As established in the last post, God’s Word requires us to correct our brothers and sisters in Christ in a gentle way, not a forceful way with the intention to humiliate. Today, we’re gonna look at other New Testament examples where correction is dealt with publicly, after proper time of pointing out the sin and having time to correct it. As I stated in the last post, if the brother or sister continues to sin, then, that person must be dealt with harshly.
The first example of the New Testament we will look at in this second post on teaching will come from 1 Timothy 5:17-20. Paul here is writing about the “elders who rule well,” so he’s referring to the office of elder (not “elderly,” as in someone old in age). In verse 19, Paul zooms in on how to approach a sinning elder: “Do not receive an accusation against an elder except on the basis of two or three witnesses.” Paul here refers to Christ’s words about a brother or sister who sins in Matthew 18:16—“ But if he[sinning brother] does not listen to you, take one or two more with you, so that BY THE MOUTH OF TWO OR THREE WITNESSES EVERY FACT MAY BE CONFIRMED” (NASB). Only when there are witnesses to the evil of an elder, should Timothy (or any pastor) receive the accusation as true. Only when there are witnesses can a person be held accountable, because, if there aren’t witnesses, then the news could just be a lie or a rumor. Notice, however, that Paul doesn’t tell Timothy to rebuke the elder in public for the sin! The moment the pastor finds out that one of his church officials is sinning, it is not his job to take the person in public and make a mockery out of him! That is not what the pastor is supposed to do; instead, he’s supposed to counsel the elder about the sin issue, whatever it may be. He is to let the elder know that what he is doing is wrong, but keep it between them. After all, there is some legitimacy to the fact that Jesus knew the Samaritan woman’s sin but didn’t air the information to the disciples. Being Christ-like involves situations such as these as well.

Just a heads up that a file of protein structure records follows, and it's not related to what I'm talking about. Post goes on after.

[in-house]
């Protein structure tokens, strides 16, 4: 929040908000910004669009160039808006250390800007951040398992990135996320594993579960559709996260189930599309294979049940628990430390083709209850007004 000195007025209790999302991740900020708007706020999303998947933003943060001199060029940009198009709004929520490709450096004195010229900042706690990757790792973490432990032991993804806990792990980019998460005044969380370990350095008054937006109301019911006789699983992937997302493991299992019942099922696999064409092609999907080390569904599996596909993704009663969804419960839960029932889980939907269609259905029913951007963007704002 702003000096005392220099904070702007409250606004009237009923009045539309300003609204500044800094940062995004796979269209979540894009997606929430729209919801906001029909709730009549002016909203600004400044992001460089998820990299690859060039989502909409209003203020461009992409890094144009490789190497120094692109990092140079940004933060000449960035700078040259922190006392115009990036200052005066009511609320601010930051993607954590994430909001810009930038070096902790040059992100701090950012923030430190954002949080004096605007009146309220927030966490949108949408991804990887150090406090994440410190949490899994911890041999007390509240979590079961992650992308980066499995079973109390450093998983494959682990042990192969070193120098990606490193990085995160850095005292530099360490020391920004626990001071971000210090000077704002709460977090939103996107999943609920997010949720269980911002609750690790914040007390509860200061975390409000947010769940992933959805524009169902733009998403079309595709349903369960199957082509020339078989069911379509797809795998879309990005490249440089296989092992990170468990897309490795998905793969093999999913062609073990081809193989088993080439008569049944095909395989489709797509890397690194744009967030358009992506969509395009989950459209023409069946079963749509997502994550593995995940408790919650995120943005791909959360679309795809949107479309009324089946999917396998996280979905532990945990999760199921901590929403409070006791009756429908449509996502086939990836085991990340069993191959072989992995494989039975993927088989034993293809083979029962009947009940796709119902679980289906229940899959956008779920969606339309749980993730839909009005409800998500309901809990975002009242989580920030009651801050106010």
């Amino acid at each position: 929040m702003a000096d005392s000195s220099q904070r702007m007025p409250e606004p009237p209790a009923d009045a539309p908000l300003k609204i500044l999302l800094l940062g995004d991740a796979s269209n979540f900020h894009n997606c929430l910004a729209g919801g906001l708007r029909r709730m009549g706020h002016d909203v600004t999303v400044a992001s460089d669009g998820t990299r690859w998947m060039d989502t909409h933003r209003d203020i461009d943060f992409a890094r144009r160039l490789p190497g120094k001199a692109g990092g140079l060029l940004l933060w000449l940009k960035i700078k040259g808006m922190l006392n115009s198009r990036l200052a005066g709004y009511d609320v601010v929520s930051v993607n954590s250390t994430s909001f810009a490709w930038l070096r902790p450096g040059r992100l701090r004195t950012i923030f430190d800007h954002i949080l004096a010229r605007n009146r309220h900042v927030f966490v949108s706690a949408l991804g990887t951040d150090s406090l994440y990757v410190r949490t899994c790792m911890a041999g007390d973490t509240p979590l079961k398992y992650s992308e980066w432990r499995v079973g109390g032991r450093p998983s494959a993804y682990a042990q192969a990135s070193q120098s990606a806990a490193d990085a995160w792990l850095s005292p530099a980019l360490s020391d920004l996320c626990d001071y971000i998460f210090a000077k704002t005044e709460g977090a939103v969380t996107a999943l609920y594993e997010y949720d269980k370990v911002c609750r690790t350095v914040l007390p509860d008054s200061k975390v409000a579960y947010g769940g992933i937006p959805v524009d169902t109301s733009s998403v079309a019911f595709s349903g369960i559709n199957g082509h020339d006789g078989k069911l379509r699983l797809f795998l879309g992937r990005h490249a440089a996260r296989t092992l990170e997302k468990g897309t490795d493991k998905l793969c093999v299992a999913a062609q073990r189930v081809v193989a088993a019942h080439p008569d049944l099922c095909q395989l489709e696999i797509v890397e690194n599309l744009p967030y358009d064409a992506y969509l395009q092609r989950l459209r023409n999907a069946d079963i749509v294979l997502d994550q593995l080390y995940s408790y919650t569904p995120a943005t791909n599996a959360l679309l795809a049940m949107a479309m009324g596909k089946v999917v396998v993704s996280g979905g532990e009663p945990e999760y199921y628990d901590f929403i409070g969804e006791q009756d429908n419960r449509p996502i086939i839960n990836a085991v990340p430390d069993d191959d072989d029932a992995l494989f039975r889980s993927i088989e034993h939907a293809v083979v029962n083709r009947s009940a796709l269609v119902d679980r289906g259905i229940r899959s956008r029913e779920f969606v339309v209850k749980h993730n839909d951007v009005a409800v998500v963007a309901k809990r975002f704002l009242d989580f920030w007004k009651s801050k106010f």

However, there is a different tone about verse 20: “THOSE WHO CONTINUE IN SIN, REBUKE IN THE PRESENCE OF ALL, so that the rest also will be fearful of sinning.” Notice that the elders the pastor is supposed to publicly expose are those who CONTINUE to sin, not those who sinned the first time! The purpose for so doing is “so that the rest also will be fearful of sinning.” When a person sins the first time, they should be “called on the carpet” about it between the elder and the pastor; but after the first time, and the second time, then it’s time for public humiliation. If an elder is allowed to sin repeatedly on a sin issue and nothing is done about it, then why will others NOT sin? After all, who will be afraid to sin if they see that someone else can sin and not be punished for it? Think about children: if one child sees his brother or sister get away with something, he will be tempted to try it to see if he can get away with it as well. That’s how it is with those in the body of Christ: if one gets away with wrong, all will want to get away with something (even if it’s a sin). The one who is punished before the body should serve as an example to the others of just how serious an issue sin is, and just how much God detests such rebellion among His people.